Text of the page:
12P3 Spring Course Title Course Credit Pharmacy Practice Management II - Institutional Practice2.0Clinical Therapeutics Module XIV: Gastrointestinal/Nutrition2.5Clinical Therapeutics Module XV: Women's Health/Bone, JointClinical Therapeutics Module XVI:Toxicology/Critical Care1.5Clinical Therapeutics Module XVII: Special Populations1.0Pharmacy Law3.0ElectivesScholarship IIIStudent Pharmacist ProfessionalismContinuesFoundations VIIPPE IV: Clinical Patient CareSemester Total
13P4 – Experiential Year Acute Care APPE 10.0 Hospital Pharmacy APPE 5.0 P4 – Experiential YearAcute Care APPE10.0Hospital Pharmacy APPE5.0Geriatrics APPEPrimary Ambulatory Care APPEElective I APPEElective II APPEAdvanced Community Practice APPEStudent Pharmacist Professionalism1.0Annual Total41.0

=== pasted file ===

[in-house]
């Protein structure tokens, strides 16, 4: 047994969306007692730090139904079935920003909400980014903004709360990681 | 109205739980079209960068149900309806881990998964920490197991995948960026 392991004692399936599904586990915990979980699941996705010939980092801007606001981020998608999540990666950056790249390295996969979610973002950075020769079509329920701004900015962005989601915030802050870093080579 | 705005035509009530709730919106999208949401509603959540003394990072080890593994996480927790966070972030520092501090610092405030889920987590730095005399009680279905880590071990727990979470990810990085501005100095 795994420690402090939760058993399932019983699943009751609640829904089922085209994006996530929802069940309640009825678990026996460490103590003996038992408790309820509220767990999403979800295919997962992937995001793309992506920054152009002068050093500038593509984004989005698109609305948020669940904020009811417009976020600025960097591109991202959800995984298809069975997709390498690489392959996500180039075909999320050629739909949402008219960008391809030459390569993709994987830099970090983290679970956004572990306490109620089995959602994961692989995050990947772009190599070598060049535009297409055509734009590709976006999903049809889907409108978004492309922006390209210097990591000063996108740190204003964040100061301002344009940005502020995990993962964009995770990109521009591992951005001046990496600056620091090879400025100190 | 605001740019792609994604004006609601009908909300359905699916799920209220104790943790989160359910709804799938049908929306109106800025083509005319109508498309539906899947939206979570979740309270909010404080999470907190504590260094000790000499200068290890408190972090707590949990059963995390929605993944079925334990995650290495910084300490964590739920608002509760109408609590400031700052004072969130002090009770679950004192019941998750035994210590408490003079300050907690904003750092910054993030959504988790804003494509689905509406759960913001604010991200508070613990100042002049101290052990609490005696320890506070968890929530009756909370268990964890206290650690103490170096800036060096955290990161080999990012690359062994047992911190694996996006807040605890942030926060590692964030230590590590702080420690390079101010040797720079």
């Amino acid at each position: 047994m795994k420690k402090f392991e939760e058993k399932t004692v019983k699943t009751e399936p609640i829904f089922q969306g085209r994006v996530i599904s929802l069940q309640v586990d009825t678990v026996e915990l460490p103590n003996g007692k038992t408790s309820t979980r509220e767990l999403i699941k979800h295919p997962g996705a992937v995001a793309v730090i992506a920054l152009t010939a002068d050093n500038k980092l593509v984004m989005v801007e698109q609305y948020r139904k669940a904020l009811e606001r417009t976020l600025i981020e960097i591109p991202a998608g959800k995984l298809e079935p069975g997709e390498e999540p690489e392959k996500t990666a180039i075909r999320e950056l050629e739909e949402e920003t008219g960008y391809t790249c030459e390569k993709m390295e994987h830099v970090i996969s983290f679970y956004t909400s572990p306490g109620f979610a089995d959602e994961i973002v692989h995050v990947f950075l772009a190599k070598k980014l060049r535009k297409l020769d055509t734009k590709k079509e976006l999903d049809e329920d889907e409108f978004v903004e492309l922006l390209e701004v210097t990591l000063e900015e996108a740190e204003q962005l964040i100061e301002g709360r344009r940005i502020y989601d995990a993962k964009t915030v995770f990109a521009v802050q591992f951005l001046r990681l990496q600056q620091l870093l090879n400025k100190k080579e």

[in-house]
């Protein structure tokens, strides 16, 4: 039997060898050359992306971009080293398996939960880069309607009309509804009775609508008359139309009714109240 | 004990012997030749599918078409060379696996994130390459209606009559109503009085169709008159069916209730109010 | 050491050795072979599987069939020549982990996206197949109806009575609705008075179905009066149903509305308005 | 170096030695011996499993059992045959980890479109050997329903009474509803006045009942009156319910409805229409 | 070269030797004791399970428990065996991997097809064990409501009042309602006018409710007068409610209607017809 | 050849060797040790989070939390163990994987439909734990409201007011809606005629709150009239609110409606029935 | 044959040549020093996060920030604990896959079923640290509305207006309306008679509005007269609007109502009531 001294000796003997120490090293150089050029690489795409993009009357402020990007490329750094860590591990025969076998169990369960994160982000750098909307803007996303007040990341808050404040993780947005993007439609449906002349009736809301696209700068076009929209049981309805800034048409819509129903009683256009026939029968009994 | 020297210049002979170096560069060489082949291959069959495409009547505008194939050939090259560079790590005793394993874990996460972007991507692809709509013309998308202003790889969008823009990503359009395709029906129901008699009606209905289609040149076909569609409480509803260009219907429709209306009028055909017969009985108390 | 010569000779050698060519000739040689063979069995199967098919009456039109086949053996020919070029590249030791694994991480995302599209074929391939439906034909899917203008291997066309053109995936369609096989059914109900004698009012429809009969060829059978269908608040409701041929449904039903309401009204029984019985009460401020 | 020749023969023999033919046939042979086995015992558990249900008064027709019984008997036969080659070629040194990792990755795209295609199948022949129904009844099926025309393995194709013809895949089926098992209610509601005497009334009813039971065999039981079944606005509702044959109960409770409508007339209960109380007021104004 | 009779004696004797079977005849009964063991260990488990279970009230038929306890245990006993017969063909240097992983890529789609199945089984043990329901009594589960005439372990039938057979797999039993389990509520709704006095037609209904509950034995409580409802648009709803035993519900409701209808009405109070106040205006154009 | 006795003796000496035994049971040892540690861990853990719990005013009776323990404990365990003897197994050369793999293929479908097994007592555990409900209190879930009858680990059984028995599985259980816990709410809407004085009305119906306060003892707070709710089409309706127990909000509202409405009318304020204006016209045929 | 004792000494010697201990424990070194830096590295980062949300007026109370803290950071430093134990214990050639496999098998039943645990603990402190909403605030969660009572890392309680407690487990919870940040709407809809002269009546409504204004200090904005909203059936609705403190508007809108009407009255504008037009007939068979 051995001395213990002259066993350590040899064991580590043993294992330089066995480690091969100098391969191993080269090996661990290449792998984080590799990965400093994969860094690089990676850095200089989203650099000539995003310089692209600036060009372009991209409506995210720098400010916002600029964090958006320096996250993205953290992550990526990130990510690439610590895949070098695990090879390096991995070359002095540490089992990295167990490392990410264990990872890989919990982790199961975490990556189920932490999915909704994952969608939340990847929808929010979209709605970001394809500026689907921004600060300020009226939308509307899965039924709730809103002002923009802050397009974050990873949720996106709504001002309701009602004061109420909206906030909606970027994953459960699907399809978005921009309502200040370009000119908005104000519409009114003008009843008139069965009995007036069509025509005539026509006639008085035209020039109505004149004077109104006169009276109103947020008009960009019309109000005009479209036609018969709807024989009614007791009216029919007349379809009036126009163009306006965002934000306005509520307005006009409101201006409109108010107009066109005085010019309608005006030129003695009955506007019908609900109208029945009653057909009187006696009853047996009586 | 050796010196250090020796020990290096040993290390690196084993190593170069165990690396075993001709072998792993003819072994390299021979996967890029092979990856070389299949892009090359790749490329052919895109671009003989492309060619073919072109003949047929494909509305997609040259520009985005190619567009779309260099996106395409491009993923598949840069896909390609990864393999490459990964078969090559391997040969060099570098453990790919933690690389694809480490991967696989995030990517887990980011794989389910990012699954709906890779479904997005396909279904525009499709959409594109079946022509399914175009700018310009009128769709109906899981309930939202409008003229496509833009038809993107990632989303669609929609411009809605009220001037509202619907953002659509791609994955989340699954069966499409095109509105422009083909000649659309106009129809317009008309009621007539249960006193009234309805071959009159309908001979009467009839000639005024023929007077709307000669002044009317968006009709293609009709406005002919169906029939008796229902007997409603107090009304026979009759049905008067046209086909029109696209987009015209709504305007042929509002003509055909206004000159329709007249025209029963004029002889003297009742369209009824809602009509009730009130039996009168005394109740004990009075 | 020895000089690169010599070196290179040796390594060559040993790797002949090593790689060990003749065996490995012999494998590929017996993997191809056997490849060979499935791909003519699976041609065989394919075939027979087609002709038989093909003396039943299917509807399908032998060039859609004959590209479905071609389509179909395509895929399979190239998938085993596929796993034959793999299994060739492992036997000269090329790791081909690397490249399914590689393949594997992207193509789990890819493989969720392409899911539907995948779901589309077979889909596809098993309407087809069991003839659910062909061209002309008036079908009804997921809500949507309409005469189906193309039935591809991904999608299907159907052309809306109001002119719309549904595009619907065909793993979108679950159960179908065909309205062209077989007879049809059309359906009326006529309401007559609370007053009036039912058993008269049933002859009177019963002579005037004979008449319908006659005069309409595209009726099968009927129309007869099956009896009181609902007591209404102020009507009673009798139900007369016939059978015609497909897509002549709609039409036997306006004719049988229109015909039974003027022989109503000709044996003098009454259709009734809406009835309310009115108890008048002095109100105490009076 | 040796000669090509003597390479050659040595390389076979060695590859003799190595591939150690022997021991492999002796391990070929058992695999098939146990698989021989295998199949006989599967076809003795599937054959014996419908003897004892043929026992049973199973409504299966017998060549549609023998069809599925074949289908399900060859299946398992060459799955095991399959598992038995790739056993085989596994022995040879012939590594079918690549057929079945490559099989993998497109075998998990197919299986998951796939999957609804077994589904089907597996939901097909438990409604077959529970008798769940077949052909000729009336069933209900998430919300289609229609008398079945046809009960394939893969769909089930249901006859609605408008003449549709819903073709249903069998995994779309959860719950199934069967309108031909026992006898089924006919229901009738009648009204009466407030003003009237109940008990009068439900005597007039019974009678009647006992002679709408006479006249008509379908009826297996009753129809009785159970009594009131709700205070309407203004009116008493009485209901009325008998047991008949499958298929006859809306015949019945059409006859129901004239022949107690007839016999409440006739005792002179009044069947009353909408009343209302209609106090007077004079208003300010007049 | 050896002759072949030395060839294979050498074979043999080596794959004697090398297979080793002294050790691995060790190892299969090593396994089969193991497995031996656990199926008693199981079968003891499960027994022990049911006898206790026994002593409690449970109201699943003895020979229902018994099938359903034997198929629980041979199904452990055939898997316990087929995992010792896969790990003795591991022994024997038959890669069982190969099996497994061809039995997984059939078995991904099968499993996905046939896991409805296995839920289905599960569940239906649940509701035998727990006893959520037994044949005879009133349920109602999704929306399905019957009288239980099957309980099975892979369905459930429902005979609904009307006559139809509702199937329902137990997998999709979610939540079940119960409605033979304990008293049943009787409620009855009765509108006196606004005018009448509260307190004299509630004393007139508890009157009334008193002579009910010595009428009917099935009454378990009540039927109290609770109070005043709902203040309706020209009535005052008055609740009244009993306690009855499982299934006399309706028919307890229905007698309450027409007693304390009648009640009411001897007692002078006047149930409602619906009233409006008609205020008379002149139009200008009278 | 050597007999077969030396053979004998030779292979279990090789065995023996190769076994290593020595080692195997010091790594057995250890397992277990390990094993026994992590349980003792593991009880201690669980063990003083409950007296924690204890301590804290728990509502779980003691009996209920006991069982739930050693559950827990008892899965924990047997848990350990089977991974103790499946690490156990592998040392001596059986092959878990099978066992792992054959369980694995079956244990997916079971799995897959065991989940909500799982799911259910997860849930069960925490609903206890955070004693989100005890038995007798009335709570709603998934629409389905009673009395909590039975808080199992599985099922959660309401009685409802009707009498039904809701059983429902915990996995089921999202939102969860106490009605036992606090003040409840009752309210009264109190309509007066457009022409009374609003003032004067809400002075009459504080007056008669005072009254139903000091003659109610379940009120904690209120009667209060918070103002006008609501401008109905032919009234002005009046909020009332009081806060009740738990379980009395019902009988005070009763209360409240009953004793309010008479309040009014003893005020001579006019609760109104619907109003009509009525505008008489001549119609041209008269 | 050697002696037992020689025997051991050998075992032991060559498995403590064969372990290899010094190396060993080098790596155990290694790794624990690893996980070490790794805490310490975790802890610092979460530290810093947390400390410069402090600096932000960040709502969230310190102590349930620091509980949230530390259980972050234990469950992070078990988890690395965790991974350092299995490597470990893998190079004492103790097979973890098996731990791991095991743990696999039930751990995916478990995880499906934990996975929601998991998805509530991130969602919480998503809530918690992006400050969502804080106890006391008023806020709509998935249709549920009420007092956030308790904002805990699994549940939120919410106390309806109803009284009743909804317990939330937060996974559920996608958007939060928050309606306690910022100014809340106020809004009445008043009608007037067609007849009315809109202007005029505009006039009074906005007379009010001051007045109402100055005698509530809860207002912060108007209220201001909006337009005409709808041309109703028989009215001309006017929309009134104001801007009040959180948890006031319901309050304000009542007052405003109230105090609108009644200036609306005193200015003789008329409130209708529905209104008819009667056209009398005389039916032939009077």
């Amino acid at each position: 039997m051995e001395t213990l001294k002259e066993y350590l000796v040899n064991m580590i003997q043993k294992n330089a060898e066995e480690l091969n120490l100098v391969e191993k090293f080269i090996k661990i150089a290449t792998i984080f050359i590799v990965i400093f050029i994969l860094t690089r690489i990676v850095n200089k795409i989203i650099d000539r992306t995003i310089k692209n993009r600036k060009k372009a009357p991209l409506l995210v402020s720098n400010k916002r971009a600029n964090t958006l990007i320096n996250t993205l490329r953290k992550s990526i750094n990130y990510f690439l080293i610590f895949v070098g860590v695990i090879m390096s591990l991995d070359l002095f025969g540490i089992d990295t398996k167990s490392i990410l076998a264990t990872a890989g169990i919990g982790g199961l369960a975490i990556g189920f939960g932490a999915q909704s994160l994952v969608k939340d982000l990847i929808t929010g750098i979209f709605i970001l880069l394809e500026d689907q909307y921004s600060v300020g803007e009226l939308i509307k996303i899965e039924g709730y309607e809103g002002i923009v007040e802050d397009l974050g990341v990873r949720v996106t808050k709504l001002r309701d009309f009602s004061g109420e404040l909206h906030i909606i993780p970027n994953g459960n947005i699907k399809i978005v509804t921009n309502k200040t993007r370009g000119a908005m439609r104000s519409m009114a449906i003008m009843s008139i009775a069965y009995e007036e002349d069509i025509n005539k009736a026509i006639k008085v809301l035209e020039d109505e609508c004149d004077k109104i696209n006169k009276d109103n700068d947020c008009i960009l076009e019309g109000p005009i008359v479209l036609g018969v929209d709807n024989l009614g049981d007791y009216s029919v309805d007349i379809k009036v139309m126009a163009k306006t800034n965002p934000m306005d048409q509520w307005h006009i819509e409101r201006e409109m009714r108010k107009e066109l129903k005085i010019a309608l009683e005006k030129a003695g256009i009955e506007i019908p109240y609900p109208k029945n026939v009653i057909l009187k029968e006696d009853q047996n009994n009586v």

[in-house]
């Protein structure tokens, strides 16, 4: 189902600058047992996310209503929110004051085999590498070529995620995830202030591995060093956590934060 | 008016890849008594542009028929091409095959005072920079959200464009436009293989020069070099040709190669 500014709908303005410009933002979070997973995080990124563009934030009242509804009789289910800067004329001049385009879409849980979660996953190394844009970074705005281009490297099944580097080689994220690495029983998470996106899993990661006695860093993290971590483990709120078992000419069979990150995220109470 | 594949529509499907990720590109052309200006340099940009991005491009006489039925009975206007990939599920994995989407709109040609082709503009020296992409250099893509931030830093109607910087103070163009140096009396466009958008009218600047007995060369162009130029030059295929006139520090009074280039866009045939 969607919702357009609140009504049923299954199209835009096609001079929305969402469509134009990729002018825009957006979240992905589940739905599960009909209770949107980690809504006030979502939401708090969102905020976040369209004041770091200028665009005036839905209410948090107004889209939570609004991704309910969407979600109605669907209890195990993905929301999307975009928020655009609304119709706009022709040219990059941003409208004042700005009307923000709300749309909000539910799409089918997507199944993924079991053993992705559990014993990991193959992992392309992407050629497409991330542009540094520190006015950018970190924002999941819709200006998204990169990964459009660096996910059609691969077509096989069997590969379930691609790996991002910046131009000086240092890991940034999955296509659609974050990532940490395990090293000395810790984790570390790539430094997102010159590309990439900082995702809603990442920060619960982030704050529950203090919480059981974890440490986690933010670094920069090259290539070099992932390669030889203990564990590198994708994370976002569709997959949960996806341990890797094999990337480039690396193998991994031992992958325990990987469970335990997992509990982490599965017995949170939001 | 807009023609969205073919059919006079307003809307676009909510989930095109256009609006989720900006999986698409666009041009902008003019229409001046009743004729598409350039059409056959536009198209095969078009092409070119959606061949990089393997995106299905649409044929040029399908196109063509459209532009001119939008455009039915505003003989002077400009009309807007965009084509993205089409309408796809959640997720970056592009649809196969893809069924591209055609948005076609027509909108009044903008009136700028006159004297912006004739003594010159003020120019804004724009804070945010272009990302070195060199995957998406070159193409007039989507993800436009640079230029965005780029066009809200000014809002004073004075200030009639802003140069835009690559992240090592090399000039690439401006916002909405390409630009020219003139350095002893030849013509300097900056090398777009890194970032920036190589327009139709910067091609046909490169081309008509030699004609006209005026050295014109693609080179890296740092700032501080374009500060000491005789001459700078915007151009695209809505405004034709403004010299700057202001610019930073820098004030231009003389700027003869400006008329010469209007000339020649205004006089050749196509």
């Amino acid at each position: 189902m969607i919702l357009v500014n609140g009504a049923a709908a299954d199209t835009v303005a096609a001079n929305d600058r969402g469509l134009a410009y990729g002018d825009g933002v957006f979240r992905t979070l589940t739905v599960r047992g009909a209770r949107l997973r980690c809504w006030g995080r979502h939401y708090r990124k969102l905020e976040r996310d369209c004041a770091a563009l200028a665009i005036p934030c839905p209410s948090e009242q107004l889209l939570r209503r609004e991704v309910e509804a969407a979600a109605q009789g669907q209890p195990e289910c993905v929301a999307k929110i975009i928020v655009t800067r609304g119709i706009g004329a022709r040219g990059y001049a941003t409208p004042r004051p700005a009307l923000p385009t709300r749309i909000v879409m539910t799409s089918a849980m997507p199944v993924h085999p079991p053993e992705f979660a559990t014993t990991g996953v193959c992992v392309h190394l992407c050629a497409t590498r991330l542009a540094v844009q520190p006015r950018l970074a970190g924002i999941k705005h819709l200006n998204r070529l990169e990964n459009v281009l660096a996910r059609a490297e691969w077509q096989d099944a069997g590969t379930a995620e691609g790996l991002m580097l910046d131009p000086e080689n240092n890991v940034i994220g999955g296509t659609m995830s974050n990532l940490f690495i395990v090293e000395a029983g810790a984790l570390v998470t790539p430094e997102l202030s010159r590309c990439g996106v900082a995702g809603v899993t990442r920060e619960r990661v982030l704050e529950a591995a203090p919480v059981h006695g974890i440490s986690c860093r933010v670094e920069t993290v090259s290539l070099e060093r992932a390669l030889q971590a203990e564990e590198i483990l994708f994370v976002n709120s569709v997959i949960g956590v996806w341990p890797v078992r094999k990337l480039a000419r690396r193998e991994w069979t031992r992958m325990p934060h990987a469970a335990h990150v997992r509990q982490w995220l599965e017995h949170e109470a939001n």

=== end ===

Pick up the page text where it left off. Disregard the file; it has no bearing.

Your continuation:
14Pharmacist Training Pre-pharmacy Pharmacy School Residency Fellowship 4 yearsSome programs pre-pharmacy & pharmacy work is combinedResidencySupervised practiceSpecific field of practiceFellowshipPostgraduate graining is available in the form of residencies and fellowships.Residencies – provide in-depth experiences leading to advanced practice skills and knowledge. Most residencies last 1 year and usually begin on July 1st of each year. Examples of pharmacy residencies include a general PGY-1 Pharmacy Practice residency, ID, ambulatory care, critical care, primary care, community pharmacy, drug information, oncology, psychiatry. Many residency programs are accredited by the American Society of Health System Pharmacists. Pharmacists may complete a PGY-1 general pharmacy residency followed by a 2nd year specialty residency.Fellowships – individualized, postgraduate program designed to prepare pharmacists to become independent researchers. They are typically offered through schools of pharmacy, academic health centers, etc. and usually exceed 12 or even 24 months. Examples of pharmacy fellowships include cardiology, drug development, ID, oncology, psychiatry, transplantation, pharmacoeconomics.